At that point, we were approached by two uniformed security guards of the hotel who asked us if we were guests of the hotel. Stating that I was in fact a guest of the hotel, I was asked for my name and other verifying questions to prove that I was telling the truth. At that point, my colleagues and I asked why our group was singled out out of all the groups of people in the lobby, noticing that we were the only people of color in the lobby at the time. We were told that that we had been sitting in the lobby for four hours and using the outlets to charge our phones. When asked if the questioning had anything to do with race, the guard walked away in the tone of “never mind.”
I immediately went to the front desk and asked to speak to a manager. At that time an African American security guard, who was the supervising security official on duty, came to speak with us. When I asked why we were questioned in the first place, we were told the general manager had been watching us on video cameras and dispatched security. After repeatedly asking to speak to that individual directly, I was told that individual was not on the premises and that it was instead the supervising security guard who had singled us out. Getting misinformation and no clear explanation for why we were profiled in the first place, we demanded the courtesy of having a manager on duty come to speak with us (rather than merely the front desk supervisor). At this point, a fourth security guard aggressively approached, loudly demanding that we leave the premises because “we were causing a scene.” As my colleague took pictures of the “Manager on Duty” sign for documentation purposes, the guard threatened that he would call the Chicago Police Department on us because we were “reaching over the counter.” He later stated that the front desk clerks “feared for their lives” due to our actions.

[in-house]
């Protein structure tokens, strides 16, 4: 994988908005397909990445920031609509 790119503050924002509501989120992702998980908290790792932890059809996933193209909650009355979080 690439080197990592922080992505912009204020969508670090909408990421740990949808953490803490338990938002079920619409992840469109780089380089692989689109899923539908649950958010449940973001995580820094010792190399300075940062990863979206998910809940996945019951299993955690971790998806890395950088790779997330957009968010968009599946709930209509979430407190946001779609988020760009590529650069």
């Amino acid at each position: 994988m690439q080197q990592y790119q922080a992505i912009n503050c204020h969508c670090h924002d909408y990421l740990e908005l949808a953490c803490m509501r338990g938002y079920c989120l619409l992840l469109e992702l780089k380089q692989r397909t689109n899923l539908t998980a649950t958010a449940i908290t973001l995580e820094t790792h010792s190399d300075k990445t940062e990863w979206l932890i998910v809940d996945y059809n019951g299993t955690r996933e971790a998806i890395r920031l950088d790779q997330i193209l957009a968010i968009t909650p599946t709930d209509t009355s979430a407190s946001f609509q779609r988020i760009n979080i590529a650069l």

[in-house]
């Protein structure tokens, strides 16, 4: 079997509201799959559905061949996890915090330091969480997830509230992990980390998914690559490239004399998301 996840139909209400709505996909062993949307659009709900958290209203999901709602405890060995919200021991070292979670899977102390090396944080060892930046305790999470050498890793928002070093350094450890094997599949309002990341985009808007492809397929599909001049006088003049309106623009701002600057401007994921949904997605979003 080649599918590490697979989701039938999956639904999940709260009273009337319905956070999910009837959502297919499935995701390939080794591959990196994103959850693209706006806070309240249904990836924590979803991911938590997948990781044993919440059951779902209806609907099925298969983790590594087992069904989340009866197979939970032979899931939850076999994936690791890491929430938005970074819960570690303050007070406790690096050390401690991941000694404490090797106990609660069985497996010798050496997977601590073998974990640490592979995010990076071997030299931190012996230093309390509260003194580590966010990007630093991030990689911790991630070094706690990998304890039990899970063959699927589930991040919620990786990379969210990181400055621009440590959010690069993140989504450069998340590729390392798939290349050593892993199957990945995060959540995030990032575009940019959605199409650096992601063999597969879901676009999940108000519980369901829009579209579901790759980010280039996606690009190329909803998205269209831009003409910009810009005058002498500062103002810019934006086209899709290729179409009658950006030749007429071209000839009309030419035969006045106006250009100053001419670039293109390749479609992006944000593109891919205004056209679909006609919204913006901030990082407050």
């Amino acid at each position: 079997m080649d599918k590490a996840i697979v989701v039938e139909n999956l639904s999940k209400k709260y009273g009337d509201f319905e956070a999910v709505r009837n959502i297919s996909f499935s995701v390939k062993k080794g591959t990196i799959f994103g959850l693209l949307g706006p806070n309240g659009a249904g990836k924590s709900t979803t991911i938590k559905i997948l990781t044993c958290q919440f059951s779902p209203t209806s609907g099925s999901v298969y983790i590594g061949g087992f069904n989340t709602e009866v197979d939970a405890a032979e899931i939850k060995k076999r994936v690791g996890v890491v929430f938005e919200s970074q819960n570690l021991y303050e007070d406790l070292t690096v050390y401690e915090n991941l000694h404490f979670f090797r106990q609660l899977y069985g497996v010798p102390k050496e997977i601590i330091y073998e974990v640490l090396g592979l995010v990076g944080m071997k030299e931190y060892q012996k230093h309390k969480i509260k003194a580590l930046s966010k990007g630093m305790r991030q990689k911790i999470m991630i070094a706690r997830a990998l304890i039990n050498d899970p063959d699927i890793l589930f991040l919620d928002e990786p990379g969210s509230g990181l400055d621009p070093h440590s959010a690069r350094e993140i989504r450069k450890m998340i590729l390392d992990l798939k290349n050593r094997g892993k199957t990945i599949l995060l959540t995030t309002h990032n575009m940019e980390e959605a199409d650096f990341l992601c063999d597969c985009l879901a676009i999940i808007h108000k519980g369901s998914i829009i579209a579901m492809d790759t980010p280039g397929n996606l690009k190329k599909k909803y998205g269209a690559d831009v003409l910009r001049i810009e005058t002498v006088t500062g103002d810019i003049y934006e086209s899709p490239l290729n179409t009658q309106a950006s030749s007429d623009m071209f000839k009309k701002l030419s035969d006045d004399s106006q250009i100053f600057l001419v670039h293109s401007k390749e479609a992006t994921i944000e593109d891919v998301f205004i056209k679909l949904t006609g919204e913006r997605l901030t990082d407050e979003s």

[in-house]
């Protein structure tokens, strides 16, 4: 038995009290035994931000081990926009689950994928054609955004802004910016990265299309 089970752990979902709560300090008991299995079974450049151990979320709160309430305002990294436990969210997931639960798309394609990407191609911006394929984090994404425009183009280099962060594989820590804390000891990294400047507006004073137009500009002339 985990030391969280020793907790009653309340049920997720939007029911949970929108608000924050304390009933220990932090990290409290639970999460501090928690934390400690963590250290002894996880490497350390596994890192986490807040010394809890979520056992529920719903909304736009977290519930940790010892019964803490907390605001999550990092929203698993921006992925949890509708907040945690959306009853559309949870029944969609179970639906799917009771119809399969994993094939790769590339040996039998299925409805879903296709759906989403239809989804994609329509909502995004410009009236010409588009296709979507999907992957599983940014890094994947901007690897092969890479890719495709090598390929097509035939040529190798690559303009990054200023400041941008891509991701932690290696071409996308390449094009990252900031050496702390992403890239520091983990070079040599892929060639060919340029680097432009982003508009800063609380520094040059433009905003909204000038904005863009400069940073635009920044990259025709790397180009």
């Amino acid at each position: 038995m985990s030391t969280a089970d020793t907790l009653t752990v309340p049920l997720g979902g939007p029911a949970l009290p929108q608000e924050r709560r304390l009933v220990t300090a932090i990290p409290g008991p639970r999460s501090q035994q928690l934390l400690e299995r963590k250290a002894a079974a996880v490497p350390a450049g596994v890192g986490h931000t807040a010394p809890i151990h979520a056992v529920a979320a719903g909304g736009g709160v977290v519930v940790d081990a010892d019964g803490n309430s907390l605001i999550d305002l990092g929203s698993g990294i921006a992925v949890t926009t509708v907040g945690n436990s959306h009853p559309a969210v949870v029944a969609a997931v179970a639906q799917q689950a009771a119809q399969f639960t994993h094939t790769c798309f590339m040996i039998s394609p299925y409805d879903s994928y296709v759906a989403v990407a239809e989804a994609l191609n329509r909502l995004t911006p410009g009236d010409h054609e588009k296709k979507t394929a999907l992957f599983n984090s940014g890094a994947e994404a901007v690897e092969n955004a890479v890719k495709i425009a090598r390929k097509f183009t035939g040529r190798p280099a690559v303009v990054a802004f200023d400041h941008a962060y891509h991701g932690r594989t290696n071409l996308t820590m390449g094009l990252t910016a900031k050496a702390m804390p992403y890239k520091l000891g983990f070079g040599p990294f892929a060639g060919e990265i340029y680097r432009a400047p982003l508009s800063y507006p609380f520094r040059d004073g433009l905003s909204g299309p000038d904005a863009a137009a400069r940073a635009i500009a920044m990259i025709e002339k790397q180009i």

As we prepared to leave to avoid arrest, staff of the Justice Conference came on scene to find out what was happening. Stating his oversight over the Conference’s finances and payment for 35% of the rooms at the hotel that night, one white male staff member was immediately invited to the back offices of the front desk to speak with staff and security about the matter. I and my four African American colleagues were never afforded that luxury of a private dialogue. The white male Justice Conference employee was never asked to verify his identity; he was immediately validated in their eyes.